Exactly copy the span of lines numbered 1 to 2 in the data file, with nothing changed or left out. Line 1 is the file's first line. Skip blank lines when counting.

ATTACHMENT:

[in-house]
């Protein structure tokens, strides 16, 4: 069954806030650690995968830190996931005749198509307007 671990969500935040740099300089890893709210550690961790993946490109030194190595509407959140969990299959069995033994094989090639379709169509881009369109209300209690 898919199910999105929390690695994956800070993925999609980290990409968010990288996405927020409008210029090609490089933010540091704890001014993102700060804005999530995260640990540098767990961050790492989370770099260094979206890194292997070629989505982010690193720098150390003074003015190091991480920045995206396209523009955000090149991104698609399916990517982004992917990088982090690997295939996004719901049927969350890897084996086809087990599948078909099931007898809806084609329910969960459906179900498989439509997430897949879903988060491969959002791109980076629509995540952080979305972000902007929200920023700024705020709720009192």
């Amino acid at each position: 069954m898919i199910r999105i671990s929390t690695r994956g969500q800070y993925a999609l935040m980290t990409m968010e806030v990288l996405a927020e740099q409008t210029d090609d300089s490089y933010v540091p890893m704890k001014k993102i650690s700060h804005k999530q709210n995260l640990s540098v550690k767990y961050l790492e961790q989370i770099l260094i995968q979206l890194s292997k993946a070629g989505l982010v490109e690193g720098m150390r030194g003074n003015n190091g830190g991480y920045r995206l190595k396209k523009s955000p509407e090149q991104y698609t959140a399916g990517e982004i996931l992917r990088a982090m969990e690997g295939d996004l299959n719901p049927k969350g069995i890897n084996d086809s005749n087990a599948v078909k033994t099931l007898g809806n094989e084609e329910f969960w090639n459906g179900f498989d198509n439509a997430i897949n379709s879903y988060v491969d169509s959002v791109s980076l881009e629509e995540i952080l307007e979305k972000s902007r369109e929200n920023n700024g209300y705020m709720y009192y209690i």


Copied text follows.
[in-house]
């Protein structure tokens, strides 16, 4: 069954806030650690995968830190996931005749198509307007 671990969500935040740099300089890893709210550690961790993946490109030194190595509407959140969990299959069995033994094989090639379709169509881009369109209300209690 898919199910999105929390690695994956800070993925999609980290990409968010990288996405927020409008210029090609490089933010540091704890001014993102700060804005999530995260640990540098767990961050790492989370770099260094979206890194292997070629989505982010690193720098150390003074003015190091991480920045995206396209523009955000090149991104698609399916990517982004992917990088982090690997295939996004719901049927969350890897084996086809087990599948078909099931007898809806084609329910969960459906179900498989439509997430897949879903988060491969959002791109980076629509995540952080979305972000902007929200920023700024705020709720009192």